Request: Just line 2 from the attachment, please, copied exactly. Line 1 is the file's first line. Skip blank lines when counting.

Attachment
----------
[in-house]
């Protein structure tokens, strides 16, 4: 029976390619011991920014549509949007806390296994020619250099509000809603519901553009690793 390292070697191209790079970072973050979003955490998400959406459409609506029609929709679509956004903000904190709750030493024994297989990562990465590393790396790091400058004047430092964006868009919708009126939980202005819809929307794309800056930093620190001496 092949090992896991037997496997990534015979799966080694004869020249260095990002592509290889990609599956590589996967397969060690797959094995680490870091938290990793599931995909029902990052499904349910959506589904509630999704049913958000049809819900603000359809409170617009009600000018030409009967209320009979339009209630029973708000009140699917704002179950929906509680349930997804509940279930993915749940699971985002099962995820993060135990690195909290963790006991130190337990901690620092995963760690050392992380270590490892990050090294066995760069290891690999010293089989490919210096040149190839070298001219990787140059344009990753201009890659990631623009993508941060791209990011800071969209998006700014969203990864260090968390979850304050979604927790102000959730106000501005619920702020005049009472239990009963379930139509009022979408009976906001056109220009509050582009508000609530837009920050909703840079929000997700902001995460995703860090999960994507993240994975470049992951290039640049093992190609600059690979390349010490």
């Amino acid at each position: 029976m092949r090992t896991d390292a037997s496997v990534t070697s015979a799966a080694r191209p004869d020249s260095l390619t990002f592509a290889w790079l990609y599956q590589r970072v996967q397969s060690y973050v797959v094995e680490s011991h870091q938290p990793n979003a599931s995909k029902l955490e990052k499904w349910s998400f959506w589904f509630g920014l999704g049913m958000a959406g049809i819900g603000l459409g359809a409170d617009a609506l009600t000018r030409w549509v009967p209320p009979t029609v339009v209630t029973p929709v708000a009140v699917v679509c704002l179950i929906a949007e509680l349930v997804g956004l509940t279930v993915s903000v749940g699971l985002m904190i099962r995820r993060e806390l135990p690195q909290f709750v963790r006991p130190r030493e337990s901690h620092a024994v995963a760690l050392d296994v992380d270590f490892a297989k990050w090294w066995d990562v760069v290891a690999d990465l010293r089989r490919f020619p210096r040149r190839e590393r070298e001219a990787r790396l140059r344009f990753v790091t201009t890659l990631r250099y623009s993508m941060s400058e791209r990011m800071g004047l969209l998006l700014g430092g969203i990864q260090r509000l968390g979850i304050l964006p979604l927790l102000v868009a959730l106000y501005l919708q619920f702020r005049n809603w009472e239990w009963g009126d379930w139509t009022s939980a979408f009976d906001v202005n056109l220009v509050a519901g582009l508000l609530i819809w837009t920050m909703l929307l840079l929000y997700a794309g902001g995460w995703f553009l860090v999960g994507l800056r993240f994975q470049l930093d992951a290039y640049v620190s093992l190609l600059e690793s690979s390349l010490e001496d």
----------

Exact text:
């Protein structure tokens, strides 16, 4: 029976390619011991920014549509949007806390296994020619250099509000809603519901553009690793 390292070697191209790079970072973050979003955490998400959406459409609506029609929709679509956004903000904190709750030493024994297989990562990465590393790396790091400058004047430092964006868009919708009126939980202005819809929307794309800056930093620190001496 092949090992896991037997496997990534015979799966080694004869020249260095990002592509290889990609599956590589996967397969060690797959094995680490870091938290990793599931995909029902990052499904349910959506589904509630999704049913958000049809819900603000359809409170617009009600000018030409009967209320009979339009209630029973708000009140699917704002179950929906509680349930997804509940279930993915749940699971985002099962995820993060135990690195909290963790006991130190337990901690620092995963760690050392992380270590490892990050090294066995760069290891690999010293089989490919210096040149190839070298001219990787140059344009990753201009890659990631623009993508941060791209990011800071969209998006700014969203990864260090968390979850304050979604927790102000959730106000501005619920702020005049009472239990009963379930139509009022979408009976906001056109220009509050582009508000609530837009920050909703840079929000997700902001995460995703860090999960994507993240994975470049992951290039640049093992190609600059690979390349010490």